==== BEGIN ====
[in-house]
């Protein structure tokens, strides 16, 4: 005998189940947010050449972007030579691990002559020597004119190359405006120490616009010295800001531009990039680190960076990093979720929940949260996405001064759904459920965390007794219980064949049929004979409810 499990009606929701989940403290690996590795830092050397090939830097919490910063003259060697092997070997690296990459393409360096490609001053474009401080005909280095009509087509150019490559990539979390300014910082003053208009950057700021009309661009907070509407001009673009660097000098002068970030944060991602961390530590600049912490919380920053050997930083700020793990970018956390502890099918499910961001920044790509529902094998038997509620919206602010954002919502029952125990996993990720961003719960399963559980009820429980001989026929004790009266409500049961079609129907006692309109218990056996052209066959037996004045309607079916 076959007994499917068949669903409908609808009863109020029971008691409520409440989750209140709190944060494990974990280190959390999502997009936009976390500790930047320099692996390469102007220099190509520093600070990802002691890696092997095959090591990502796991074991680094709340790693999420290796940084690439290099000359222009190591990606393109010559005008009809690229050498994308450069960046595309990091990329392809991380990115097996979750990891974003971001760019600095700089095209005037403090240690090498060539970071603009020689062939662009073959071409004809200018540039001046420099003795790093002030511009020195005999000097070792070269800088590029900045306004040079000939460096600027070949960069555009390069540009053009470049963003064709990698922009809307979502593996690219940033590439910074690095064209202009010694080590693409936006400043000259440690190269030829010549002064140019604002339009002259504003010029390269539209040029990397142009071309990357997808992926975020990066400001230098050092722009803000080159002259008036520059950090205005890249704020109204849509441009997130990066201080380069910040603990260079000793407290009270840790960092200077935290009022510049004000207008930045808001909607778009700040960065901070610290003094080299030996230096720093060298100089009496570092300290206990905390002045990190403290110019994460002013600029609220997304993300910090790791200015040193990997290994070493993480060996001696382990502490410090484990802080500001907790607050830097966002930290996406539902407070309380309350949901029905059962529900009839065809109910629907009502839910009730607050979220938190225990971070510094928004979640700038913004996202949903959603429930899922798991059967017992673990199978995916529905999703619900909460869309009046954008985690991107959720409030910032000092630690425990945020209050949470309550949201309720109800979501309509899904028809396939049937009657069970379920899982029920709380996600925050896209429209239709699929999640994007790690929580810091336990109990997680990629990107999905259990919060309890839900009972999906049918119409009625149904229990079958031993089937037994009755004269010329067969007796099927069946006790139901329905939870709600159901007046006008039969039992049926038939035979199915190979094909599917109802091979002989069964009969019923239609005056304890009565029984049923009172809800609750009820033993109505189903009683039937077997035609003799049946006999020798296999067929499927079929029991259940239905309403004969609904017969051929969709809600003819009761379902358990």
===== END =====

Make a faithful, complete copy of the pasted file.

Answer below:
[in-house]
């Protein structure tokens, strides 16, 4: 005998189940947010050449972007030579691990002559020597004119190359405006120490616009010295800001531009990039680190960076990093979720929940949260996405001064759904459920965390007794219980064949049929004979409810 499990009606929701989940403290690996590795830092050397090939830097919490910063003259060697092997070997690296990459393409360096490609001053474009401080005909280095009509087509150019490559990539979390300014910082003053208009950057700021009309661009907070509407001009673009660097000098002068970030944060991602961390530590600049912490919380920053050997930083700020793990970018956390502890099918499910961001920044790509529902094998038997509620919206602010954002919502029952125990996993990720961003719960399963559980009820429980001989026929004790009266409500049961079609129907006692309109218990056996052209066959037996004045309607079916 076959007994499917068949669903409908609808009863109020029971008691409520409440989750209140709190944060494990974990280190959390999502997009936009976390500790930047320099692996390469102007220099190509520093600070990802002691890696092997095959090591990502796991074991680094709340790693999420290796940084690439290099000359222009190591990606393109010559005008009809690229050498994308450069960046595309990091990329392809991380990115097996979750990891974003971001760019600095700089095209005037403090240690090498060539970071603009020689062939662009073959071409004809200018540039001046420099003795790093002030511009020195005999000097070792070269800088590029900045306004040079000939460096600027070949960069555009390069540009053009470049963003064709990698922009809307979502593996690219940033590439910074690095064209202009010694080590693409936006400043000259440690190269030829010549002064140019604002339009002259504003010029390269539209040029990397142009071309990357997808992926975020990066400001230098050092722009803000080159002259008036520059950090205005890249704020109204849509441009997130990066201080380069910040603990260079000793407290009270840790960092200077935290009022510049004000207008930045808001909607778009700040960065901070610290003094080299030996230096720093060298100089009496570092300290206990905390002045990190403290110019994460002013600029609220997304993300910090790791200015040193990997290994070493993480060996001696382990502490410090484990802080500001907790607050830097966002930290996406539902407070309380309350949901029905059962529900009839065809109910629907009502839910009730607050979220938190225990971070510094928004979640700038913004996202949903959603429930899922798991059967017992673990199978995916529905999703619900909460869309009046954008985690991107959720409030910032000092630690425990945020209050949470309550949201309720109800979501309509899904028809396939049937009657069970379920899982029920709380996600925050896209429209239709699929999640994007790690929580810091336990109990997680990629990107999905259990919060309890839900009972999906049918119409009625149904229990079958031993089937037994009755004269010329067969007796099927069946006790139901329905939870709600159901007046006008039969039992049926038939035979199915190979094909599917109802091979002989069964009969019923239609005056304890009565029984049923009172809800609750009820033993109505189903009683039937077997035609003799049946006999020798296999067929499927079929029991259940239905309403004969609904017969051929969709809600003819009761379902358990």